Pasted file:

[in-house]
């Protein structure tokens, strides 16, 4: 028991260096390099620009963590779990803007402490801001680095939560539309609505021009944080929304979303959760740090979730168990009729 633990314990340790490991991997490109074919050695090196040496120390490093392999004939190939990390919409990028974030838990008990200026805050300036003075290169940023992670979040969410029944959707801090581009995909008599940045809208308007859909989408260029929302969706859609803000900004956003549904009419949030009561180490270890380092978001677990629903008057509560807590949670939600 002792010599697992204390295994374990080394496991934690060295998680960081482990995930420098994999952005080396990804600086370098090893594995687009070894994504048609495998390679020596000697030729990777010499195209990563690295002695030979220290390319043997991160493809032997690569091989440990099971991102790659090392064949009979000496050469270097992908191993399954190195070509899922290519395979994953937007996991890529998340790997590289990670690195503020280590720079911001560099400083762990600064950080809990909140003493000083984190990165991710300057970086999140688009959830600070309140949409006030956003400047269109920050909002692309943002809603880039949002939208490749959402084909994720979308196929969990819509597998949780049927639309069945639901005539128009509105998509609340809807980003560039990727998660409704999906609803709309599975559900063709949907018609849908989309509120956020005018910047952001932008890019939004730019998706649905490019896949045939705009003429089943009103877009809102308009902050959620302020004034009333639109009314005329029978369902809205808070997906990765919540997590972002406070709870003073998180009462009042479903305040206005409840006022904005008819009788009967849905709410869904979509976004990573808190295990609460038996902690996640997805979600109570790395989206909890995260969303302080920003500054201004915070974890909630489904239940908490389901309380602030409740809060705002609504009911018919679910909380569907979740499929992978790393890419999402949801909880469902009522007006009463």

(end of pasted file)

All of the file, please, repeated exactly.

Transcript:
[in-house]
């Protein structure tokens, strides 16, 4: 028991260096390099620009963590779990803007402490801001680095939560539309609505021009944080929304979303959760740090979730168990009729 633990314990340790490991991997490109074919050695090196040496120390490093392999004939190939990390919409990028974030838990008990200026805050300036003075290169940023992670979040969410029944959707801090581009995909008599940045809208308007859909989408260029929302969706859609803000900004956003549904009419949030009561180490270890380092978001677990629903008057509560807590949670939600 002792010599697992204390295994374990080394496991934690060295998680960081482990995930420098994999952005080396990804600086370098090893594995687009070894994504048609495998390679020596000697030729990777010499195209990563690295002695030979220290390319043997991160493809032997690569091989440990099971991102790659090392064949009979000496050469270097992908191993399954190195070509899922290519395979994953937007996991890529998340790997590289990670690195503020280590720079911001560099400083762990600064950080809990909140003493000083984190990165991710300057970086999140688009959830600070309140949409006030956003400047269109920050909002692309943002809603880039949002939208490749959402084909994720979308196929969990819509597998949780049927639309069945639901005539128009509105998509609340809807980003560039990727998660409704999906609803709309599975559900063709949907018609849908989309509120956020005018910047952001932008890019939004730019998706649905490019896949045939705009003429089943009103877009809102308009902050959620302020004034009333639109009314005329029978369902809205808070997906990765919540997590972002406070709870003073998180009462009042479903305040206005409840006022904005008819009788009967849905709410869904979509976004990573808190295990609460038996902690996640997805979600109570790395989206909890995260969303302080920003500054201004915070974890909630489904239940908490389901309380602030409740809060705002609504009911018919679910909380569907979740499929992978790393890419999402949801909880469902009522007006009463």